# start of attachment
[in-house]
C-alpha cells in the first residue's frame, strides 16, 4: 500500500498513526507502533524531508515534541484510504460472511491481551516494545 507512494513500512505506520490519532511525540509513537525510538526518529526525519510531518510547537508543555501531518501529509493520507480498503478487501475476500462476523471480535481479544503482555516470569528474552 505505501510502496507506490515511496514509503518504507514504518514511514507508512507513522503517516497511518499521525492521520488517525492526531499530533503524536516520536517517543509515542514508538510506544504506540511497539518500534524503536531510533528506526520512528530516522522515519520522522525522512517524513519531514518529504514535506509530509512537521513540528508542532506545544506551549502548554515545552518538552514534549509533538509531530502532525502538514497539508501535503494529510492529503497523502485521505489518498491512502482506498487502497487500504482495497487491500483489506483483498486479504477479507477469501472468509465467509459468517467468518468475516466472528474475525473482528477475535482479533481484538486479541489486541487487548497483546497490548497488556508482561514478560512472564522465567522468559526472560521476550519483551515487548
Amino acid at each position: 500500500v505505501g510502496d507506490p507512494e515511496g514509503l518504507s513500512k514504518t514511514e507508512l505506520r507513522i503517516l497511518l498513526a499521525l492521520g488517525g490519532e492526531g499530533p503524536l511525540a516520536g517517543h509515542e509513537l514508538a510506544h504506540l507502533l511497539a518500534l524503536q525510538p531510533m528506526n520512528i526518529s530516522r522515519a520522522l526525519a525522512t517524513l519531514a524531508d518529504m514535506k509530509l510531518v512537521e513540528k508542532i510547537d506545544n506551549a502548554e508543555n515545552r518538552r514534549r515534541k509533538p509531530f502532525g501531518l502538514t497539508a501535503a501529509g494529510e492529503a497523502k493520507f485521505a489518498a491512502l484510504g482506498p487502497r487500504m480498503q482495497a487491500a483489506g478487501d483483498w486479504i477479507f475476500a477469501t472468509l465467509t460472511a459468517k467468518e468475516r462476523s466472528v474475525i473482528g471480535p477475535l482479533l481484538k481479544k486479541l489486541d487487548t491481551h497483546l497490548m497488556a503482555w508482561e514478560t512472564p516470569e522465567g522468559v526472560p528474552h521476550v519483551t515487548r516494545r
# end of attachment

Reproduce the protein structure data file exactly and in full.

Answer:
[in-house]
C-alpha cells in the first residue's frame, strides 16, 4: 500500500498513526507502533524531508515534541484510504460472511491481551516494545 507512494513500512505506520490519532511525540509513537525510538526518529526525519510531518510547537508543555501531518501529509493520507480498503478487501475476500462476523471480535481479544503482555516470569528474552 505505501510502496507506490515511496514509503518504507514504518514511514507508512507513522503517516497511518499521525492521520488517525492526531499530533503524536516520536517517543509515542514508538510506544504506540511497539518500534524503536531510533528506526520512528530516522522515519520522522525522512517524513519531514518529504514535506509530509512537521513540528508542532506545544506551549502548554515545552518538552514534549509533538509531530502532525502538514497539508501535503494529510492529503497523502485521505489518498491512502482506498487502497487500504482495497487491500483489506483483498486479504477479507477469501472468509465467509459468517467468518468475516466472528474475525473482528477475535482479533481484538486479541489486541487487548497483546497490548497488556508482561514478560512472564522465567522468559526472560521476550519483551515487548
Amino acid at each position: 500500500v505505501g510502496d507506490p507512494e515511496g514509503l518504507s513500512k514504518t514511514e507508512l505506520r507513522i503517516l497511518l498513526a499521525l492521520g488517525g490519532e492526531g499530533p503524536l511525540a516520536g517517543h509515542e509513537l514508538a510506544h504506540l507502533l511497539a518500534l524503536q525510538p531510533m528506526n520512528i526518529s530516522r522515519a520522522l526525519a525522512t517524513l519531514a524531508d518529504m514535506k509530509l510531518v512537521e513540528k508542532i510547537d506545544n506551549a502548554e508543555n515545552r518538552r514534549r515534541k509533538p509531530f502532525g501531518l502538514t497539508a501535503a501529509g494529510e492529503a497523502k493520507f485521505a489518498a491512502l484510504g482506498p487502497r487500504m480498503q482495497a487491500a483489506g478487501d483483498w486479504i477479507f475476500a477469501t472468509l465467509t460472511a459468517k467468518e468475516r462476523s466472528v474475525i473482528g471480535p477475535l482479533l481484538k481479544k486479541l489486541d487487548t491481551h497483546l497490548m497488556a503482555w508482561e514478560t512472564p516470569e522465567g522468559v526472560p528474552h521476550v519483551t515487548r516494545r